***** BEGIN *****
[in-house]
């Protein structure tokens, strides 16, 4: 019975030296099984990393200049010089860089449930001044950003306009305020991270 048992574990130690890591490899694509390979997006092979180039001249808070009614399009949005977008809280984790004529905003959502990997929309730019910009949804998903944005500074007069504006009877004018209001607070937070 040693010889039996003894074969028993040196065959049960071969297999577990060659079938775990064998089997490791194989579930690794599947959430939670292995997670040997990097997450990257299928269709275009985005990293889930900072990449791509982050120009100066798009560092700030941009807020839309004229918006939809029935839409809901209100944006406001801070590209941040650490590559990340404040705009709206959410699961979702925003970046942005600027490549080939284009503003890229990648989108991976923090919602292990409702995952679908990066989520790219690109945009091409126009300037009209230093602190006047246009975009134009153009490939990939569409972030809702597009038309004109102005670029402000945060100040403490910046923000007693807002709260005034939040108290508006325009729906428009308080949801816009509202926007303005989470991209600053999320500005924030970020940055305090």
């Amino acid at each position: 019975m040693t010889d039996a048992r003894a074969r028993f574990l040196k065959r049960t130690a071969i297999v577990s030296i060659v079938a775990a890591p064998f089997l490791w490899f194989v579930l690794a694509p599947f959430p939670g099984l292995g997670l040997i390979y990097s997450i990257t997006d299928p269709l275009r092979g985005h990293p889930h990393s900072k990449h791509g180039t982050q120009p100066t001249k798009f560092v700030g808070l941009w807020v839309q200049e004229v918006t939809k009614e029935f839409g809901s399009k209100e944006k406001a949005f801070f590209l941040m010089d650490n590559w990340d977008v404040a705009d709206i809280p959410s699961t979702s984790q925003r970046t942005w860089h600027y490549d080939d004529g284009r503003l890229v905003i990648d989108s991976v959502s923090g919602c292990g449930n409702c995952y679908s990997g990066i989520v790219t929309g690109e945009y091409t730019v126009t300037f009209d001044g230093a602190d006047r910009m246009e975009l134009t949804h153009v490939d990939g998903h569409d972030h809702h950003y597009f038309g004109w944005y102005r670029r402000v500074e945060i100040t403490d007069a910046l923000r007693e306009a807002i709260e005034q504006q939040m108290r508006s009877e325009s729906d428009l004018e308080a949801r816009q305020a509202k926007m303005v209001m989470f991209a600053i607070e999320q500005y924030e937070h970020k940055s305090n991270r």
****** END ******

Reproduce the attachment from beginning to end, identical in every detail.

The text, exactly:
[in-house]
């Protein structure tokens, strides 16, 4: 019975030296099984990393200049010089860089449930001044950003306009305020991270 048992574990130690890591490899694509390979997006092979180039001249808070009614399009949005977008809280984790004529905003959502990997929309730019910009949804998903944005500074007069504006009877004018209001607070937070 040693010889039996003894074969028993040196065959049960071969297999577990060659079938775990064998089997490791194989579930690794599947959430939670292995997670040997990097997450990257299928269709275009985005990293889930900072990449791509982050120009100066798009560092700030941009807020839309004229918006939809029935839409809901209100944006406001801070590209941040650490590559990340404040705009709206959410699961979702925003970046942005600027490549080939284009503003890229990648989108991976923090919602292990409702995952679908990066989520790219690109945009091409126009300037009209230093602190006047246009975009134009153009490939990939569409972030809702597009038309004109102005670029402000945060100040403490910046923000007693807002709260005034939040108290508006325009729906428009308080949801816009509202926007303005989470991209600053999320500005924030970020940055305090």
């Amino acid at each position: 019975m040693t010889d039996a048992r003894a074969r028993f574990l040196k065959r049960t130690a071969i297999v577990s030296i060659v079938a775990a890591p064998f089997l490791w490899f194989v579930l690794a694509p599947f959430p939670g099984l292995g997670l040997i390979y990097s997450i990257t997006d299928p269709l275009r092979g985005h990293p889930h990393s900072k990449h791509g180039t982050q120009p100066t001249k798009f560092v700030g808070l941009w807020v839309q200049e004229v918006t939809k009614e029935f839409g809901s399009k209100e944006k406001a949005f801070f590209l941040m010089d650490n590559w990340d977008v404040a705009d709206i809280p959410s699961t979702s984790q925003r970046t942005w860089h600027y490549d080939d004529g284009r503003l890229v905003i990648d989108s991976v959502s923090g919602c292990g449930n409702c995952y679908s990997g990066i989520v790219t929309g690109e945009y091409t730019v126009t300037f009209d001044g230093a602190d006047r910009m246009e975009l134009t949804h153009v490939d990939g998903h569409d972030h809702h950003y597009f038309g004109w944005y102005r670029r402000v500074e945060i100040t403490d007069a910046l923000r007693e306009a807002i709260e005034q504006q939040m108290r508006s009877e325009s729906d428009l004018e308080a949801r816009q305020a509202k926007m303005v209001m989470f991209a600053i607070e999320q500005y924030e937070h970020k940055s305090n991270r």